Andrew Stetka: What's Tim Beckham's future with the Orioles?

When the Orioles traded minor league pitcher Tobias Myers to the Rays at the non-waiver trade deadline last year to acquire former first overall draft pick Tim Beckham, it raised some eyebrows. Some questioned why a team that was three games under .500 and in fourth place in the division, was making a go-for-it type of move. The O's went on to collapse at the end of last year and finish 75-87 and in last place in the American League East.

But the Beckham move became more clear in that final two months. He was initially utilized as the replacement for J.J. Hardy, who missed all of July and August with an injury. Hardy returned to play some in September, but it was clear that Beckham was replacing Hardy, who remains out of the game entirely. Things actually started out very well for Beckham, too. He hit .306/.348/.523 with 10 home runs in 50 games for the O's in 2017 following the trade. Things looked like they'd work out just fine with him as a replacement for the aging and now seemingly retired Hardy.

Beckham was then shifted to third base this season, making way for Manny Machado to move over to shortstop. I've written extensively about how much I disagreed with that move, and it's been criticized beyond my own words. But beyond all of that, there's no real set plan for Beckham going forward. His return from core muscle surgery is imminent, but there's not even a real guarantee for playing time this season. The 28-year-old struggled mightily before going down for about two months. In just 23 games, he hit .179/.247/.262 with one home run and one stolen base. He also did not show he was up to the task at third base defensively, though to be fair, he moved to an unfamiliar position and did so to take over for Machado. Anyone moving into that spot following Machado is going to look like a massive downgrade. Now, with Machado likely to be traded, more questions will crop up on the left side of the infield for the O's moving forward.

Beckham, who should return tonight from the disabled list after missing time following core surgery, will have two remaining years of arbitration after this season, and won't be eligible for free agency until 2021. At $3.35 million this season, the Orioles will have to decide if they want to continue to pay out Beckham's arbitration seasons and use him as a placeholder going forward, or go in another direction. The issue is, there isn't a ton of talent down on the farm coming up. While the Orioles are chock full of outfield and pitching prospects, the left side of the infield remains very thin.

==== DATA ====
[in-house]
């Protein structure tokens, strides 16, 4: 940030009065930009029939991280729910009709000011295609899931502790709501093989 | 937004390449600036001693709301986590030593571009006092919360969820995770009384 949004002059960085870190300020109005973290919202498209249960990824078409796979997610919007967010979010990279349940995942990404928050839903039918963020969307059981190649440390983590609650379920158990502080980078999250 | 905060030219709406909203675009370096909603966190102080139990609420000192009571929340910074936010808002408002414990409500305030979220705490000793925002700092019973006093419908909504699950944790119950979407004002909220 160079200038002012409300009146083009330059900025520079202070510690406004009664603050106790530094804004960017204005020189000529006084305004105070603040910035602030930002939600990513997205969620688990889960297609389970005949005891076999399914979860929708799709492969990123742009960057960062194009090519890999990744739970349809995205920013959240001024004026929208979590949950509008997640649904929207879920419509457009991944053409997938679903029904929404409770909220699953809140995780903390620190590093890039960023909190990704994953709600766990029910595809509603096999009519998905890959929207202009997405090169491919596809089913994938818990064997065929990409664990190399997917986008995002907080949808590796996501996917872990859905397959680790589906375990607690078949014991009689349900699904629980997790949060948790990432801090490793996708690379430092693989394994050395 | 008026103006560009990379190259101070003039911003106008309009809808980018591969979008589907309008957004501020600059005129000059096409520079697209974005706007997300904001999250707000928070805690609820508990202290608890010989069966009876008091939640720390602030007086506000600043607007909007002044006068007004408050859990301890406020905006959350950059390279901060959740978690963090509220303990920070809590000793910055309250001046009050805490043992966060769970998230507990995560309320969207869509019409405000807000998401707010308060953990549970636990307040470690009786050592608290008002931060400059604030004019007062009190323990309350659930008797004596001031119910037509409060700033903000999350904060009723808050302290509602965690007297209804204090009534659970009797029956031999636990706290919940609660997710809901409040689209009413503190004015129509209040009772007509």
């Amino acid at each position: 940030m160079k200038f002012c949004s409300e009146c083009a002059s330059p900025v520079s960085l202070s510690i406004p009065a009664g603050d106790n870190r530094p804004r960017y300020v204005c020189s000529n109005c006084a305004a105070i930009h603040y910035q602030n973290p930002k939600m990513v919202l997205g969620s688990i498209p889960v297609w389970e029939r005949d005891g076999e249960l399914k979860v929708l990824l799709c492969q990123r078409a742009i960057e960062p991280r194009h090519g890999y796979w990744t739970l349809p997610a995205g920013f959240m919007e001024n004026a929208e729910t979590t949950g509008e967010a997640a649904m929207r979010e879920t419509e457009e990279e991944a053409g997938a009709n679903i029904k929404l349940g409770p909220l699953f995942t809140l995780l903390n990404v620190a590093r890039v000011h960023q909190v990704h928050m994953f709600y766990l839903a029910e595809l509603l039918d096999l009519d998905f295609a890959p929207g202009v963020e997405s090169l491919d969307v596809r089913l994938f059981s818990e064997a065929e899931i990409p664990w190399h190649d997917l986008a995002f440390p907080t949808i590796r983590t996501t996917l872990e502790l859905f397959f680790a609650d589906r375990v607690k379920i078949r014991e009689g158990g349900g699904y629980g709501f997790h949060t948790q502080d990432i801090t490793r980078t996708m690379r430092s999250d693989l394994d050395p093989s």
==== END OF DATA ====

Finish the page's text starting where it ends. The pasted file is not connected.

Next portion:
Ryan Mountcastle is perhaps the best shot at future hope at third base. He got a late start to his season at Double-A Bowie, but the 21-year-old is hitting the ball well for the Baysox. That said, there's still no guarantee Mountcastle can remain at third base defensively, after already moving over from shortstop. The same can be said for Single-A Frederick's Jomar Reyes, who isn't even having near the offensive success as Mountcastle at a lower level. In terms of depth on the left side of the infield beyond Beckham, that's about as far as it goes. That's what makes Machado's impending departure so much more costly. There could be a lot of Jace Peterson, Danny Valencia, Steve Wilkerson, Engelb Vielma and Ruben Tejada in the future for the O's over there along with Beckham.

The Orioles are quite obviously about to enter a crucial five weeks leading up to the trade deadline, especially when it comes to Machado. But Beckham is linked to that. It could mean that he shifts back to shortstop and the O's figure it out from there at third base. Getting younger talent infused into the left side of the infield is going to be crucial, however. Not only because Machado is on the way out, but also because Beckham is such a mystery.

Andrew Stetka blogs about the Orioles for Eutaw Street Report. Follow him on Twitter: @AStetka. His thoughts on the O's appear here as part of's continuing commitment to welcome guest bloggers to our little corner of cyberspace. All opinions expressed are those of the guest bloggers, who are not employed by but are just as passionate about their baseball as our roster of writers.

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